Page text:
Natalie Cortez Sings the Praises of “America”
Former 2009 West Side Story Anita revisits both the show and the role with this memorable number. Recalling the experience of working directly with the late Arthur Laurents, she states that while the song is, on the surface, “a fun song, it’s [also] a really important song” packed with deep, intellectual commentary on the American experience. “That was the brilliance of [Laurents] and Stephen Sondheim. They could take these seemingly silly, carefree songs and turn them into something incredibly profound.” Cortez also contextualizes the significance of the number with a personal story. “My grandfather came to America from Argentina in 1952,” she explained. “I remember washing dishes alongside him at home, and I’d say, “How do you say ‘dishes’?’ And he would say, ‘No. We are American. We speak American.’ And that [idea] is what this show — and this song — is celebrating” — and it’s no doubt a concept we’re all aware of today. Backed by singer-dancers Olivia Puckett and Melanie Brook, she then gives a spellbinding performance that would make her abuelo proud. Okay by me in America!
Evie Dolan Lets the Sun Shine In
The perpetually spunky School of Rock alum, then a fresh-faced, guitar-shredding 13-year-old, speaks of how Hair, the radically revolutionary musical of the ’60’s, was touted for igniting the spirit of a new generation — beckoning youth to protest for justice, freedom and equality in hope of a better world. Decked out in her finest Flower Power attire, Dolan then awakens us to “the dawning of the age of Aquarius,” before grabbing her own bass and leading all the evening’s participants in the rousing and spectacular finale, “Let the Sun Shine In.” With the entire cast arm in arm, leading the entire room in the continuous titular anthem, the joy is palpable, and — much like it did when Hair first took Broadway by storm, and much like it’s doing in this very moment — sets the scene for a hopeful, bold, and progressive new day.
Quality and Inclusion Above All
In a surprise appearance, American Songbook aficionado Tony Bennett popped in to share his own personal story about getting started with the American Theatre Wing. “It was a company that I fell in love with because they said [they] only do quality music and quality songs,” said the singer, who studied with the Wing on the GI Bill following his return from World War II. Emphasizing the most important thing he learned throughout his time with the Wing, he said, “Stay with quality. Don’t do anything silly just to make money. Don’t be embarrassed about what you’re singing. Always stay with quality, quality, quality.”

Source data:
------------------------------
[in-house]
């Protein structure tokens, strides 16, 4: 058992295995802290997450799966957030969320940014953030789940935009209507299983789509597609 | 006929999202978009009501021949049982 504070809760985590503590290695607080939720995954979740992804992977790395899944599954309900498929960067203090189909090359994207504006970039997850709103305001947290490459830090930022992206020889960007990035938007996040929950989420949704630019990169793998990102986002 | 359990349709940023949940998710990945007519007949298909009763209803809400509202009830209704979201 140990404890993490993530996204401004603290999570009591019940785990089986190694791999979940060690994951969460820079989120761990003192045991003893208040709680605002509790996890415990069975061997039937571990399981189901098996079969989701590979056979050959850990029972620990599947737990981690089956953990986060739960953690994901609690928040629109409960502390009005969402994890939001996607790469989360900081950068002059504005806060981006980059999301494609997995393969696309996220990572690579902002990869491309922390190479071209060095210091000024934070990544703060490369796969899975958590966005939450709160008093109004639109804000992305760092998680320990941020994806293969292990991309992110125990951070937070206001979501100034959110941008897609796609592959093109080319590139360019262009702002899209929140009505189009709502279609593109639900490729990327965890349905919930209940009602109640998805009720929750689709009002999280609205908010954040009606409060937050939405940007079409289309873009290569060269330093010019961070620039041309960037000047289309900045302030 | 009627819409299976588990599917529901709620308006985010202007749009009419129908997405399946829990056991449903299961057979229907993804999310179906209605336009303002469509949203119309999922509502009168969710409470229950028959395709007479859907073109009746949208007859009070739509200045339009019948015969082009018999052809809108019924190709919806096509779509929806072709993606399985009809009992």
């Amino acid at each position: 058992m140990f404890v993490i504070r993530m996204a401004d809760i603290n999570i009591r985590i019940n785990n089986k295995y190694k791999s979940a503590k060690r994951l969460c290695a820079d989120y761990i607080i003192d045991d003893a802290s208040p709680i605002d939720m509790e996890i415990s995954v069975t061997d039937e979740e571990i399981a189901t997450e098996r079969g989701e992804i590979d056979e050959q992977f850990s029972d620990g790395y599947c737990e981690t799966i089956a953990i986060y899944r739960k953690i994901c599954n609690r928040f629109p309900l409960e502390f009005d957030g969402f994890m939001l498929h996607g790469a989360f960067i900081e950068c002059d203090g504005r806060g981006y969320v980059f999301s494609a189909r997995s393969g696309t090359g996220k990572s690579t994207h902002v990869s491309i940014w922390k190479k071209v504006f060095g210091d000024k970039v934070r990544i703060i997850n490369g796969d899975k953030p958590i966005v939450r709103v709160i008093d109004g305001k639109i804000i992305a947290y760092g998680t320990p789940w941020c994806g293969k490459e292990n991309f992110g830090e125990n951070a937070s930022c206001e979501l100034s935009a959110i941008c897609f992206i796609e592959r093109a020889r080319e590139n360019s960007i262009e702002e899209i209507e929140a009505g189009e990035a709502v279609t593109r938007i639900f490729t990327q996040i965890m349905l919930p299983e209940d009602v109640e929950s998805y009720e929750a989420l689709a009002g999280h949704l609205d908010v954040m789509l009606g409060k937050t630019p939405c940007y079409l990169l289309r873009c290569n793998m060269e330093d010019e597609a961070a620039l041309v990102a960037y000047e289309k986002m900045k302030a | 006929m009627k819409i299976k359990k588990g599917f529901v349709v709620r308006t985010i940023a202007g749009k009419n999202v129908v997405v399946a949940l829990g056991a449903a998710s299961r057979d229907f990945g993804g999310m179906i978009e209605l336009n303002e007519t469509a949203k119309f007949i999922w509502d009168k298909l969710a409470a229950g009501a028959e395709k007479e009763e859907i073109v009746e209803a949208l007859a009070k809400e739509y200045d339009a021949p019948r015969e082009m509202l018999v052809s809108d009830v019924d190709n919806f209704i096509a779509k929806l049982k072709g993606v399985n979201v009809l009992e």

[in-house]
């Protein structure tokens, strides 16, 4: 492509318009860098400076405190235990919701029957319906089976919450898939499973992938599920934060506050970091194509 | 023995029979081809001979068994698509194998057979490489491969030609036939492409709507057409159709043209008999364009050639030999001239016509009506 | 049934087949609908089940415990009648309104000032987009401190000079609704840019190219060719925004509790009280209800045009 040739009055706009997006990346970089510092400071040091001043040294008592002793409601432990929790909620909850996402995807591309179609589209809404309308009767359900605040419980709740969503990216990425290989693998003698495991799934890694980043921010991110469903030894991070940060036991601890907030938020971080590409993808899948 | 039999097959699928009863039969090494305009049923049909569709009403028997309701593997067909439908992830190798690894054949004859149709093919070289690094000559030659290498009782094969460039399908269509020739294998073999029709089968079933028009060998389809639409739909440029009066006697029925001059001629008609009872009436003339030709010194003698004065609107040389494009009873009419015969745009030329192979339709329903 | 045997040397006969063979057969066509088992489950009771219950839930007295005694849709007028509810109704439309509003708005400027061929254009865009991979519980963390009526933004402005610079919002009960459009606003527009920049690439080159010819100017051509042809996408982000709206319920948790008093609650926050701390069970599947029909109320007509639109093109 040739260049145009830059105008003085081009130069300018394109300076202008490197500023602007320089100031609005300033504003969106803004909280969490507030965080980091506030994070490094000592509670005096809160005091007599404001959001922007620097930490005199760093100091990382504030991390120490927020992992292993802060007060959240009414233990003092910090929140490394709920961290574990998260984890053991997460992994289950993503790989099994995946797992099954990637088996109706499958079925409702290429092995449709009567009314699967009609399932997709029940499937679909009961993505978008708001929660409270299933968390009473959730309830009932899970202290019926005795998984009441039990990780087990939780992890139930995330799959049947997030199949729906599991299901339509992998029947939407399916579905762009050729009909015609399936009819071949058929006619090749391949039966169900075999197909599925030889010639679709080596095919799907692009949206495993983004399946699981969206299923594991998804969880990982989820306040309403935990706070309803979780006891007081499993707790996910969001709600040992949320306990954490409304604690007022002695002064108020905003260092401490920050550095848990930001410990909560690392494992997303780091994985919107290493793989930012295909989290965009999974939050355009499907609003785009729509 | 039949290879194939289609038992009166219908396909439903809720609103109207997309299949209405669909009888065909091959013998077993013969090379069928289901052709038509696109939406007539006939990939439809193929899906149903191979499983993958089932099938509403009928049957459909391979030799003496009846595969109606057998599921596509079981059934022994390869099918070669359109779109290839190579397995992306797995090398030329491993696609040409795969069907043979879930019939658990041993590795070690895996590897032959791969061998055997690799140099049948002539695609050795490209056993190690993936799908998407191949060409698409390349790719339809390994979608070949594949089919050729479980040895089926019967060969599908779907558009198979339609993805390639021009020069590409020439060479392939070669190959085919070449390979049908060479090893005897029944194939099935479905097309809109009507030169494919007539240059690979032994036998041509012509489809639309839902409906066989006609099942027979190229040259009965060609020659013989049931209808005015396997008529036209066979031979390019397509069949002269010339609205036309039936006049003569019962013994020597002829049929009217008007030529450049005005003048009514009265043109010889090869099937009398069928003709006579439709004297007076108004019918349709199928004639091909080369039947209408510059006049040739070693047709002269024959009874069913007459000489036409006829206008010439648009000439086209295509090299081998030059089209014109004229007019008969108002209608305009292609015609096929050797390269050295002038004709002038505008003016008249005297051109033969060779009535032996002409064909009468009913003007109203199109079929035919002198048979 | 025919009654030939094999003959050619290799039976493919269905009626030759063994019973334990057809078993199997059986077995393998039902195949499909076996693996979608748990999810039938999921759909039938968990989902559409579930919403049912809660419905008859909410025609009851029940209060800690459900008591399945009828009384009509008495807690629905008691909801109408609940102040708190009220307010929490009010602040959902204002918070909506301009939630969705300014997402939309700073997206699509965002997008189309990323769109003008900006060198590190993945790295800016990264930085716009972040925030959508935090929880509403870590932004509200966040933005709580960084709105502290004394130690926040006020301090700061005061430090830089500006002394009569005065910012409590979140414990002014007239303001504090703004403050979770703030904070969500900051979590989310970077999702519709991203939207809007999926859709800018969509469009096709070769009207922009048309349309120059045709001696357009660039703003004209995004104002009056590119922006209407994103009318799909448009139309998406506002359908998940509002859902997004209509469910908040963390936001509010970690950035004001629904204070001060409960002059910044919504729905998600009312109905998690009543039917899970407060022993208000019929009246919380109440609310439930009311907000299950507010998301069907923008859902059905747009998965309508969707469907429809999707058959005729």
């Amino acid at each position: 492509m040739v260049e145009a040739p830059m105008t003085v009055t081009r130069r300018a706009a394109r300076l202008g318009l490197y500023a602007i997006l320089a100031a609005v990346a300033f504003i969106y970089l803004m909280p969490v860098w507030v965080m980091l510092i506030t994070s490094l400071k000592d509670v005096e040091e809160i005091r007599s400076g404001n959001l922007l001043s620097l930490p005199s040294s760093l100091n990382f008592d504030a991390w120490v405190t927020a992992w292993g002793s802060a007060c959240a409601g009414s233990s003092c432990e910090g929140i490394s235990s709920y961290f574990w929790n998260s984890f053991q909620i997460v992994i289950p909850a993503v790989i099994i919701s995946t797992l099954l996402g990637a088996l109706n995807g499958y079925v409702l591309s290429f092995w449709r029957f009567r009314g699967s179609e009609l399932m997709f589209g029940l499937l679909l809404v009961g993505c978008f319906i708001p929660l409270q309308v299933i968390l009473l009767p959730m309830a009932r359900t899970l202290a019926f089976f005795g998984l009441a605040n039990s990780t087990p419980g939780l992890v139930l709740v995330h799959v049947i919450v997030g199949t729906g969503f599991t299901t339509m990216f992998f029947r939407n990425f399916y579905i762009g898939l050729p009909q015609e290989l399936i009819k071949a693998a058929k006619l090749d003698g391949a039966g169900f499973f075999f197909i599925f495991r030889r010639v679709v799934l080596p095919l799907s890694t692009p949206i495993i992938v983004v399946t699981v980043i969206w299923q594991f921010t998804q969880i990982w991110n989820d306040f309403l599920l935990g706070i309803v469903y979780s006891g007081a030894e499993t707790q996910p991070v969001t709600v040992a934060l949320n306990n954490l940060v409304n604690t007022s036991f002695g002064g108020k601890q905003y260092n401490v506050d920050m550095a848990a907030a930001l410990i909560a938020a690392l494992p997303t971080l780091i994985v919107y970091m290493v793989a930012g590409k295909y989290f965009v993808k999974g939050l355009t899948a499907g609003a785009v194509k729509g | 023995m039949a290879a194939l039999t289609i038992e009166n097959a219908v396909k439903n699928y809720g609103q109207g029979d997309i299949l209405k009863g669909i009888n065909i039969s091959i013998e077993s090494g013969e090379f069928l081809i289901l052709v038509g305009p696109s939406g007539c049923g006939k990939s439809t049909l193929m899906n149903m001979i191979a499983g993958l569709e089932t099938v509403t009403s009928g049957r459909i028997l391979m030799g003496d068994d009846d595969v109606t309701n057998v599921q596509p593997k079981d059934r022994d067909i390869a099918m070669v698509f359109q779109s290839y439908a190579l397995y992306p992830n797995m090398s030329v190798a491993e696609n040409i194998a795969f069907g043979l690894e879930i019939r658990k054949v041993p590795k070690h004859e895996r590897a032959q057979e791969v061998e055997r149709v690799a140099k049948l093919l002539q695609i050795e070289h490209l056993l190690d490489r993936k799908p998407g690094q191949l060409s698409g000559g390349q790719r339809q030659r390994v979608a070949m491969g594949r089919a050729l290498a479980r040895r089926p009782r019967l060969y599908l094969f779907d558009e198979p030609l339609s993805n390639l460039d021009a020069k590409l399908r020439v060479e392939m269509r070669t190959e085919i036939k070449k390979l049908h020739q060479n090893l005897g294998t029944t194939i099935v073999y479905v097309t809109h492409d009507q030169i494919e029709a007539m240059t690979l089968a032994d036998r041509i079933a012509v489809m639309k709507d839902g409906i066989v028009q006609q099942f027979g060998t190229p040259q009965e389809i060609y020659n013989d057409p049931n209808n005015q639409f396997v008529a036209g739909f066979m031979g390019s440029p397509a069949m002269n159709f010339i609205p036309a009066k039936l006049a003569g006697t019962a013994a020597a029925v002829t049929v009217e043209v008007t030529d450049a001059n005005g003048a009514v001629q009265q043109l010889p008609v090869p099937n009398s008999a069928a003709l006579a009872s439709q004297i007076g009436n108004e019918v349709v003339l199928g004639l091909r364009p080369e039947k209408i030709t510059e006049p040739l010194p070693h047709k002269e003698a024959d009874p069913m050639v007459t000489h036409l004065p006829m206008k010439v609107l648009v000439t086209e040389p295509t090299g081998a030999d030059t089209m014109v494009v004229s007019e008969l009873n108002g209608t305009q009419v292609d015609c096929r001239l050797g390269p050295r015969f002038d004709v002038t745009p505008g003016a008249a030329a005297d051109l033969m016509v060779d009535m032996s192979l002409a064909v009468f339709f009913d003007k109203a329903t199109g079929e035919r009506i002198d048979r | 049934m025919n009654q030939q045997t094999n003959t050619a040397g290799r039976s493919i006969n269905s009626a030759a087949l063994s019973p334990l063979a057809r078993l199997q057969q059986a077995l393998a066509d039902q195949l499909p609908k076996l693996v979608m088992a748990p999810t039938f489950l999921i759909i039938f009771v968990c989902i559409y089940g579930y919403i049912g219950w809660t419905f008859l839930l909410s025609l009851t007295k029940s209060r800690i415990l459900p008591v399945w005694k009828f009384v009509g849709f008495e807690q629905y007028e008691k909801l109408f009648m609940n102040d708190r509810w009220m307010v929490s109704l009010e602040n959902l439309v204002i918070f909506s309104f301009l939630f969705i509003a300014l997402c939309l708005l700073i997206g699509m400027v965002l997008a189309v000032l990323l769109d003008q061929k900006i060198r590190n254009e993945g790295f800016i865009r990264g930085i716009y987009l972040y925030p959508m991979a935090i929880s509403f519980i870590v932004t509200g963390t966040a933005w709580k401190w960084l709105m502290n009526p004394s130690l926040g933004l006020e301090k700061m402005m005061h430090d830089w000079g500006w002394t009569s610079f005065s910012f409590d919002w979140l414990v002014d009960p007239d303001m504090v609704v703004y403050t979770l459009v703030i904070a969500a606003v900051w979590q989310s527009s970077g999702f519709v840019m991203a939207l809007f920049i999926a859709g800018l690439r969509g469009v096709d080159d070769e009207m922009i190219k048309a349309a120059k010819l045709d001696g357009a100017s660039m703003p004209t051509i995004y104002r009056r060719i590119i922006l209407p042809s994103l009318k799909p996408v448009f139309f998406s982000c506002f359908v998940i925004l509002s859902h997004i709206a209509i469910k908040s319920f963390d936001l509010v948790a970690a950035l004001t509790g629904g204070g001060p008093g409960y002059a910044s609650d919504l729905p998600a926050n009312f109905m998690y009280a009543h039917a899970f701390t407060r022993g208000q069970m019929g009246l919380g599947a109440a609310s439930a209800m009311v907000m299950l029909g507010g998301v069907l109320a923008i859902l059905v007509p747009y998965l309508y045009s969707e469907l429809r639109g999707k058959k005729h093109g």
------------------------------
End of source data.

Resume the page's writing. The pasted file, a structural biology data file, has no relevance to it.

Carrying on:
Earlier in the evening, Wing Chair David Henry Hwang also offered his thoughts from a personal place. Explaining how the US Senate’s denouncement of the interracial Stagedoor Canteen — founded by the Wing to provide comfort and entertainment to the soldiers in WWII — was met with a particularly scathing response, he declared, “This is the DNA of your American Theatre Wing.”
“I’m the child of immigrants,” he continued. “I dreamt of becoming an artist in the American theatre and I got to live my dream. In troubled times, we [the ATW], too, [like the ladies of the Stagedoor Canteen] can stand up for cherished values like democracy, civil liberties and inclusion. We, too, can utilize the power of our art to fight for an America which lives up to an immigrant’s dreams.”
Building on that idea, and commenting through the success and effectiveness of the evening as a whole, Wing President Heather Hitchens adds, “It’s a powerful reminder of the critical role that live theatre plays in bringing us together and moving forward as a nation.”
And, as we move into a new day, a new dawn, a new era…. that’s what we’ll aim to do… because what else would you expect from a quality company?
Photo Credit: Jemal Countess/Getty Images
The American Theatre Wing Centennial Concert, filmed September 18, 2017 at Ciprani 42nd Street (110 E. 42nd Street), is now available to stream on BroadwayHD. Please visit www.broadwayhd.com for more information. Meanwhile, the 74th Annual Tony Awards Celebration will be broadcast Sunday, September 26th, 2021 on Paramount Plus. For more information, visit www.tonyawards.com or www.americantheatrewing.org.